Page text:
Tag Archives: hurts

Vulnerability-forgiveness-Lent

Loving our enemies

The perfection of brotherly love lies in the love of one’s enemies –Saint Aelred of Rievaulx, Abbot

In college, my Christology professor asked the class, “Do you think you will see Hitler in heaven?”

It was a trick question, but a number of my fellow students fell for it. “No,” they shouted, indignant that he would suggest something so horrific.

“But what if Hitler, at the very end of his life, repented?” the professor asked.

Hmm.

If God is love (1 John 4:8), then God’s mercy is limitless and certainly not constrained by our sense of who is deserving of God’s love and who is not. No matter how heinous someone’s crimes were, there is always the opportunity to repent and receive God’s mercy.Vulnerability-forgiveness-Lent“Who could listen to that wonderful prayer, so full of warmth, of love, of unshakable serenity—Father, forgive them—and hesitate to embrace his enemies with overflowing love?” (Mirror of Love by Saint Aelred, abbot.) I think Saint Aelred was onto something when he encouraged his brothers to look at how Jesus forgave those who put him to death.The very night that Jesus was betrayed, he gave thanks—and the next day, he asked God to forgive those who did him harm.

Being grateful and forgiving in the face of betrayal might seem to be the kind of thing only the Son of God could do, but…

Who of us does not want to be forgiven when we betray someone we love? When we make a poor decision that has unintended negative consequences? Who of us wants to be separated from our communities? Unforgiven? Unforgivable?Vulnerability-forgiveness-LentI can tend to be more like Jonah than Jesus—wanting God to carry out his threats of punishment on people who are living in sin. Jonah was angry at God for relenting in his promised punishment of the people of Ninevah.  He felt betrayed by God; he was humiliated and he sulked. But he did not die from any of that.

Vulnerability-forgiveness-Lent
Pamela Holderman

I wonder if Jonah ever came to a place where he gave thanks for God’s mercy. I wonder if he ever came to see his own betraying ways and was grateful that our God is merciful to everyone.

When Jesus was betrayed, it literally cost him his life, which makes my having been betrayed pale in comparison. I survived the times I have been betrayed and maybe even grew from them.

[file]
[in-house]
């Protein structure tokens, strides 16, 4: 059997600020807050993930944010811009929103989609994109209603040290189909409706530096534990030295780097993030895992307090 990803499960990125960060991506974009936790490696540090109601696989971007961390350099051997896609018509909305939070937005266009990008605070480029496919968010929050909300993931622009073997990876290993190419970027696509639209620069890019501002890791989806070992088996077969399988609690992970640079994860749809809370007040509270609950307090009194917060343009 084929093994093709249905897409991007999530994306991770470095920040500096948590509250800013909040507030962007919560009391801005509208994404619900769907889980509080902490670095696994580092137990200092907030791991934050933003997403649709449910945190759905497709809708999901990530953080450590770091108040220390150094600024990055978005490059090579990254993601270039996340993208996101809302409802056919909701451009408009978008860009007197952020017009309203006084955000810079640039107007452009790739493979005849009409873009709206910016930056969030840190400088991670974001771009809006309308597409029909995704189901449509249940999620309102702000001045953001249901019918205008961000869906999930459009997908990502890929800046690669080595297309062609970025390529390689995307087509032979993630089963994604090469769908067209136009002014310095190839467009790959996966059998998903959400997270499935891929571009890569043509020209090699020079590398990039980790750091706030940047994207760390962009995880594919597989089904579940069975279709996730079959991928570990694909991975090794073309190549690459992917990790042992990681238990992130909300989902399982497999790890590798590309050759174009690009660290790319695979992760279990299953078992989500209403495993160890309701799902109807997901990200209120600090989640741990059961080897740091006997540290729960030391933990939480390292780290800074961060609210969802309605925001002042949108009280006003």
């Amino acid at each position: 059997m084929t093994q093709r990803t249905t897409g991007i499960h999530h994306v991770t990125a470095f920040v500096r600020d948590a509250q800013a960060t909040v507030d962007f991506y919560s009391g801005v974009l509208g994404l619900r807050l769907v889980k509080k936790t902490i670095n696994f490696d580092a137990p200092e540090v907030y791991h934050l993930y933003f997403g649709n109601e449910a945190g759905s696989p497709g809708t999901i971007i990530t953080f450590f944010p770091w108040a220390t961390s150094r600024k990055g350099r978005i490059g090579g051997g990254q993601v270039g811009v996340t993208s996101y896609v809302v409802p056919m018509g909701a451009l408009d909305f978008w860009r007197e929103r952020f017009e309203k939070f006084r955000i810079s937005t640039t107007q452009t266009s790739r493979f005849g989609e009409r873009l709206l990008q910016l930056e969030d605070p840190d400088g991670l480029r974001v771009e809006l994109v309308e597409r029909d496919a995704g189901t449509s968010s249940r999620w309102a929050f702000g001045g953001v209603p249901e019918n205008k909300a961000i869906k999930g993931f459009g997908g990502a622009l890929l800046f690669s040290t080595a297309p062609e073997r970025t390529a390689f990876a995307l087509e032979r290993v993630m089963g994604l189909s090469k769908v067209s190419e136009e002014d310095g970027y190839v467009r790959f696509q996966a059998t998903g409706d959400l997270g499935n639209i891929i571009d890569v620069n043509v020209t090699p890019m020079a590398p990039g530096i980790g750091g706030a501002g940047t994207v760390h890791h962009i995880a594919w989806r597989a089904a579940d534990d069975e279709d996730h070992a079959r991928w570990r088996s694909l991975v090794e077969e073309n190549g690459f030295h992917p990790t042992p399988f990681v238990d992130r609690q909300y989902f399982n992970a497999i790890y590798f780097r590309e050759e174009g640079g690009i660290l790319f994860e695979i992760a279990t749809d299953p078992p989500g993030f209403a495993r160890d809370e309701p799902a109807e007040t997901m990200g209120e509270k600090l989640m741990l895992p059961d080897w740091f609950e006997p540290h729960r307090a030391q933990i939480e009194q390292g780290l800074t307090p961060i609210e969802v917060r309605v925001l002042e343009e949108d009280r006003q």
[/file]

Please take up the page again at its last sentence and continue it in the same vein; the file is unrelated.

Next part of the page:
Lent invites me to reflect on my attitudes toward forgiveness.

Thinking of how quickly Jesus was able to let go of being betrayed, of how he could give thanks when he knew he was on his way to the cross, invites me to do the same—to turn around and give thanks and blessing when I have been hurt.

I imagine that Jesus had spent his life being grateful and forgiving—he had been practicing. The invitation to me is to practice letting go of betrayals, hurts and disappointments and readjusting my expectations of myself and others.

 

 

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Making friends with my shadow

One of my earliest memories is an incident that happened when I was four years old. I had found a dime in the yard and was running to show my mother when my older brother intercepted me. “That’s mine,” he said. I did not believe him, but I knew he would take it from me, so I swallowed it.

Twenty-five years later, soon after I started seeing a therapist, I shared this memory. “And you’ve been doing that ever since,” my therapist said. “What?” I asked obliviously. “Swallowing every threat and hurt,” he replied. That gave me something to think about.

Over the coming weeks and months, my therapist and I talked about all the hurts and rejections that had been too painful for me to deal with and how I had “swallowed” them—stuffing them down deep inside. I came to realize that I had a whole other person living within, a shadow side, made up of all the dark things I had not dealt with.

My therapist helped me to see how I was acting out of these buried feelings, and he encouraged me to look at these past hurts. He actually suggested I “befriend” those things buried deep within. Befriend them? I thought not. I could barely stand to look at them let alone think of them as friends.

But in time, I came to see more clearly how I was acting and reacting out of my past hurts and knew something needed to change.

My therapist help me understand that the things buried in my shadow side could not hurt me again—they were all in the past—and I was no longer a vulnerable child who could not defend herself. I was an adult who could make choices about how I reacted to events in my life. I had options.

I prayed for the grace to face the things buried in my shadow side and asked for Jesus’ gentle   touch to heal the memories and close these open wounds. Healing scriptures became personal invitations from God. Yes, I wanted to see. Yes, I wanted to walk. Yes, I wanted to be healed of my hemorrhaging.

Eventually, I became more comfortable staying with past pains when they surfaced, rather than stuffing them back down as soon as I started to feel any discomfort. I got to the point where I could look more objectively at my past, and rather than denying them, I began to incorporate my hurts into my story.  I could see how my past had shaped me and helped me be more accepting and compassionate. The wounds were transformed into gifts.

Lots of practice has helped me move more quickly from having my buttons pushed to figuring out what pain is being touched. Just the other day, a friend reminded me of an event from a few years ago. She did not know that the event had been painful for me, and I did not know I was still holding onto that pain. But at her reminder, I felt myself becoming defensive. Awareness is the first step. I pray for the grace to be healed of this hurt, knowing that befriending it will transform into a gift.